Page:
Both of the main Dartmoor authors William Crossing (WC) and Eric Hemery (EH) made reference to this stone, the former whilst commenting on Red Lake explained that; "The water is perfectly clear, it is only the pebbles in its bed that are coloured. Heaps of stones thrown up by the tinners here line the banks of the stream, the large rock standing in the midst of the workings some little distance below the crossing place is the Cracker Stone." Some 75 years later EH provided a little more detail; "Below Red Lake Ford on a mound at the foot of the mire is the oddly shaped boulder called the 'Cracker Stone'." The area that was described by EH seems to be a collection of boulders rather than just one rock at SX 6394 6645, set just below a willow clump some 300 metres or so below the ford at a distance that is far from Crossing's 'little'.
Whilst visiting the area in July 2019 with Paul Buck to try and make sense of the accounts, Tim Jenkinson noted; "A cluster of large mostly earthbound boulders in Red Lake one of which is of considerable stature set below a fine willow clump in the mire. This could be the Cracker Stone." The dilemma is that previous authors imply a single entity, an apparently distinctive 'stone', one that EH called 'oddly shaped', yet nothing quite fits that description. When looking downstream from Red Lake Ford the top of a prominent boulder is just visible in about the right place but this is part of the aforementioned cluster. Unfortunately Mike Brown (MB) gives a skewed grid reference that is more akin to the ford where no rocks are seen.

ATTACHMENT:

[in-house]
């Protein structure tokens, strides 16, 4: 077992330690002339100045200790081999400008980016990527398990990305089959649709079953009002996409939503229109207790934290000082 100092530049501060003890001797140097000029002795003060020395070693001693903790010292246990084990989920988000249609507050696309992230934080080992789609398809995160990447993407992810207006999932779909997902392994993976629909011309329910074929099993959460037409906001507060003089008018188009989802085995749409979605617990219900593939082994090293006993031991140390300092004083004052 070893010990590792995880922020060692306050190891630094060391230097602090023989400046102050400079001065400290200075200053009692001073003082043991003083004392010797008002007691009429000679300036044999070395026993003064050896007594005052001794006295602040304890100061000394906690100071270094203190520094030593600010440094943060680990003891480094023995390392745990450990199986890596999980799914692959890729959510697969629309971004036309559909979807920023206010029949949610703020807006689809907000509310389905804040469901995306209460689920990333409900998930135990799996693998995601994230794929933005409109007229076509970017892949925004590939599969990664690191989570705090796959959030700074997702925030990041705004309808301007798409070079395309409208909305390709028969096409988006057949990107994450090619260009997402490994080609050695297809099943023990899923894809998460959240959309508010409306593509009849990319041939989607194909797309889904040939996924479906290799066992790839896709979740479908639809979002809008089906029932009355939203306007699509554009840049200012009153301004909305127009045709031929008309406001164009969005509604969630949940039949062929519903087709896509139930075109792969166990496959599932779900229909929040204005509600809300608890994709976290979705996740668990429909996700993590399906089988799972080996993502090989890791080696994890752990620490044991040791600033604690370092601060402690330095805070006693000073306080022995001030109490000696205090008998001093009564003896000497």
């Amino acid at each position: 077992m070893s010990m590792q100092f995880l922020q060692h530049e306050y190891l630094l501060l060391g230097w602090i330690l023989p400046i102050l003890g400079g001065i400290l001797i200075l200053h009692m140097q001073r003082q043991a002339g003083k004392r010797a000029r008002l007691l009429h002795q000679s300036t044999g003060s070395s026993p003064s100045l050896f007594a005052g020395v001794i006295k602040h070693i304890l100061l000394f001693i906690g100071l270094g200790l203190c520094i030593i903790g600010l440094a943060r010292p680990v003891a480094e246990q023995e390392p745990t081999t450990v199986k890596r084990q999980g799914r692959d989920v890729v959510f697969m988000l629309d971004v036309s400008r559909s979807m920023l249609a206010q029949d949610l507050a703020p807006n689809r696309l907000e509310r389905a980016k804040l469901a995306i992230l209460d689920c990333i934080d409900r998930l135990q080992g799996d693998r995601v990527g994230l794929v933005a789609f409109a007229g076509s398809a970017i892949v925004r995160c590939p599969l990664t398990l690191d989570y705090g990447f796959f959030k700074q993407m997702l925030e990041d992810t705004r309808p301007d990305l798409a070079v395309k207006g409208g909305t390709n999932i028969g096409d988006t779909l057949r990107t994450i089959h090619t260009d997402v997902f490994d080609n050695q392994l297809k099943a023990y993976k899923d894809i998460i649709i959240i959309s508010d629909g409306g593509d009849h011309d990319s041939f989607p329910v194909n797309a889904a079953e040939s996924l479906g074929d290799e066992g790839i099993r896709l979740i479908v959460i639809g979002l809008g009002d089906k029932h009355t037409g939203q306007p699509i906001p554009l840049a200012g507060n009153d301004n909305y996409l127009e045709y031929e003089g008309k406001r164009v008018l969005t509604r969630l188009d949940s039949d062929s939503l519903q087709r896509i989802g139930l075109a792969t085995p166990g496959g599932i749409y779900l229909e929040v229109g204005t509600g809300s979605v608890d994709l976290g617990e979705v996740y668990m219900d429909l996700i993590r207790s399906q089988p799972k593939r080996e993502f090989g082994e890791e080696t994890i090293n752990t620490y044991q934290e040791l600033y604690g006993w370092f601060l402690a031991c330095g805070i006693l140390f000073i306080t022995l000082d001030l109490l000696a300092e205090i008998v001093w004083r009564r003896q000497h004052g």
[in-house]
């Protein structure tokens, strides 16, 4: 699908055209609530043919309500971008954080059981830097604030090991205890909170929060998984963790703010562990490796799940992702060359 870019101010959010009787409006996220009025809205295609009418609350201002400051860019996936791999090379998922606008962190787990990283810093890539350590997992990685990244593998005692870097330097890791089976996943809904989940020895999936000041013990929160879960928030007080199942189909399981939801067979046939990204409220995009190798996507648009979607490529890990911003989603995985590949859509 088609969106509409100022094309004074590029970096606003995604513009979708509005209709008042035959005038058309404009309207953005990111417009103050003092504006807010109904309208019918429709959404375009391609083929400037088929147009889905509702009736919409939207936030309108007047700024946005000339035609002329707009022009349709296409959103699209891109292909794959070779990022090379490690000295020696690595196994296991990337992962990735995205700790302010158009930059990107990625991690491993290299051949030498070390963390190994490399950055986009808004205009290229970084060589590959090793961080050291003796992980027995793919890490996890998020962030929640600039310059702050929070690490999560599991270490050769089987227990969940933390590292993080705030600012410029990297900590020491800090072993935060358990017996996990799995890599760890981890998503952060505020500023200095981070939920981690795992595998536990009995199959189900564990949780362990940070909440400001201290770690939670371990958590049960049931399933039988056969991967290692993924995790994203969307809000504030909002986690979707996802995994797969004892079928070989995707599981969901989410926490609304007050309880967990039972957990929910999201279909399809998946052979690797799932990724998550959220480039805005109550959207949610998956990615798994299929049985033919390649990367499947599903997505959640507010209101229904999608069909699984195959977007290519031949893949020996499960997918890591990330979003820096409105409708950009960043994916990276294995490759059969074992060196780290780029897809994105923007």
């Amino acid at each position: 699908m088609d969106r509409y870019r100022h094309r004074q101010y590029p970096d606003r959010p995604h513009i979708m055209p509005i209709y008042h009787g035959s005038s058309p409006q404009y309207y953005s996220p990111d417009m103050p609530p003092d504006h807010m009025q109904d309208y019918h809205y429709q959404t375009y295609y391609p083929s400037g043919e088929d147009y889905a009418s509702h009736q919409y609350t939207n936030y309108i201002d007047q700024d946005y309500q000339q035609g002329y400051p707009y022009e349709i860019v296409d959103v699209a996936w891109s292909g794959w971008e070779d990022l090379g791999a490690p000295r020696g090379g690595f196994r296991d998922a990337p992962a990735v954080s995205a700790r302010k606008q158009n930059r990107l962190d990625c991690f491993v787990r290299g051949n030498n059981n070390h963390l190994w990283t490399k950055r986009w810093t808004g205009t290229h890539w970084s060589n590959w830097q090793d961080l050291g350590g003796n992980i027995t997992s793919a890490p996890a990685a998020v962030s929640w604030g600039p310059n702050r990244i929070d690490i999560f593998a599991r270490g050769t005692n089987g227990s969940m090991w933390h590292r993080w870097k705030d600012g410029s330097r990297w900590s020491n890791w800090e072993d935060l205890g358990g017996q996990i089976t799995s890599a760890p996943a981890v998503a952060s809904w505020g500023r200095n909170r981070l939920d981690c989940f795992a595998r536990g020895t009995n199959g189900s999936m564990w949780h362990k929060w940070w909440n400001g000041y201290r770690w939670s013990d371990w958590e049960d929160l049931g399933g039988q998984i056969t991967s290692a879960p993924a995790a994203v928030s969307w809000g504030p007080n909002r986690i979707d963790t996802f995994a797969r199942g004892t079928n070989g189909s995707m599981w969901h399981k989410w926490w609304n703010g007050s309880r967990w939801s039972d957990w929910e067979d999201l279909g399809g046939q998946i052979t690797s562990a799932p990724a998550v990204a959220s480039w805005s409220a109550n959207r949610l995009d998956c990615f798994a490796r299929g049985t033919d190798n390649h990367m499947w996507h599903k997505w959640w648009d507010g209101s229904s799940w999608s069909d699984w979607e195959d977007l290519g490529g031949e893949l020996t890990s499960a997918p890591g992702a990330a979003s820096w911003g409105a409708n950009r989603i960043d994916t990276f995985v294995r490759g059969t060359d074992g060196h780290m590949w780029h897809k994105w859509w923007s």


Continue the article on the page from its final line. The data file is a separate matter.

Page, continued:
In a 2012 Dartmoor News article, Steve Mason (SM) supplied us with a grid reference that matched the incorrect MB location at the ford but purported to show a photo of the Cracker Stone which strangely in another article in the same issue, this time by Alan Watkins, was located at SX 6390 6442, a little to the west of the cluster on the mound and at a distance even further from the ford. Another visit to the area in August 2020 by the Tors of Dartmoor team located the rock in SM's photo but this rock is by no means 'large' as Crossing describes and is not very impressive, so one doubts if this is the Cracker Stone and also begs the question why it was singled out when there are various other rocks in the area that are of equal importance.